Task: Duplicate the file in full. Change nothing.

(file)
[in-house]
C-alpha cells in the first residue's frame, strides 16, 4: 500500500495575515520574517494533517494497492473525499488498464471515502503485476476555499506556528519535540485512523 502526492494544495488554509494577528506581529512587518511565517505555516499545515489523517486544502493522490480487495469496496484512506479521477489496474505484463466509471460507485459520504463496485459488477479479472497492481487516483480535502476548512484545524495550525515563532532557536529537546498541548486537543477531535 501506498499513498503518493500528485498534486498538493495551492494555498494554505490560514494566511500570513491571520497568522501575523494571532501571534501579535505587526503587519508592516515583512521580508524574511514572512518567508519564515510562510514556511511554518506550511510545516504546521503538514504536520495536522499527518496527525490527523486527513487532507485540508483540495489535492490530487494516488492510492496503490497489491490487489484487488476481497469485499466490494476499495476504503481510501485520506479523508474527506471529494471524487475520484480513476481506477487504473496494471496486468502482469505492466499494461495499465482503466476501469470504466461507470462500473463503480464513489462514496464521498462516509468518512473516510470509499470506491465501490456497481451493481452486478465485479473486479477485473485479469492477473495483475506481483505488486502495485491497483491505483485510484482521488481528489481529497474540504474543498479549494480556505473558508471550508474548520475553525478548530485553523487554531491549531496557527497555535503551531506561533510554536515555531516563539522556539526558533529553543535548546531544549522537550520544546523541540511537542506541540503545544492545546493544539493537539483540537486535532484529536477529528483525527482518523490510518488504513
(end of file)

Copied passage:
[in-house]
C-alpha cells in the first residue's frame, strides 16, 4: 500500500495575515520574517494533517494497492473525499488498464471515502503485476476555499506556528519535540485512523 502526492494544495488554509494577528506581529512587518511565517505555516499545515489523517486544502493522490480487495469496496484512506479521477489496474505484463466509471460507485459520504463496485459488477479479472497492481487516483480535502476548512484545524495550525515563532532557536529537546498541548486537543477531535 501506498499513498503518493500528485498534486498538493495551492494555498494554505490560514494566511500570513491571520497568522501575523494571532501571534501579535505587526503587519508592516515583512521580508524574511514572512518567508519564515510562510514556511511554518506550511510545516504546521503538514504536520495536522499527518496527525490527523486527513487532507485540508483540495489535492490530487494516488492510492496503490497489491490487489484487488476481497469485499466490494476499495476504503481510501485520506479523508474527506471529494471524487475520484480513476481506477487504473496494471496486468502482469505492466499494461495499465482503466476501469470504466461507470462500473463503480464513489462514496464521498462516509468518512473516510470509499470506491465501490456497481451493481452486478465485479473486479477485473485479469492477473495483475506481483505488486502495485491497483491505483485510484482521488481528489481529497474540504474543498479549494480556505473558508471550508474548520475553525478548530485553523487554531491549531496557527497555535503551531506561533510554536515555531516563539522556539526558533529553543535548546531544549522537550520544546523541540511537542506541540503545544492545546493544539493537539483540537486535532484529536477529528483525527482518523490510518488504513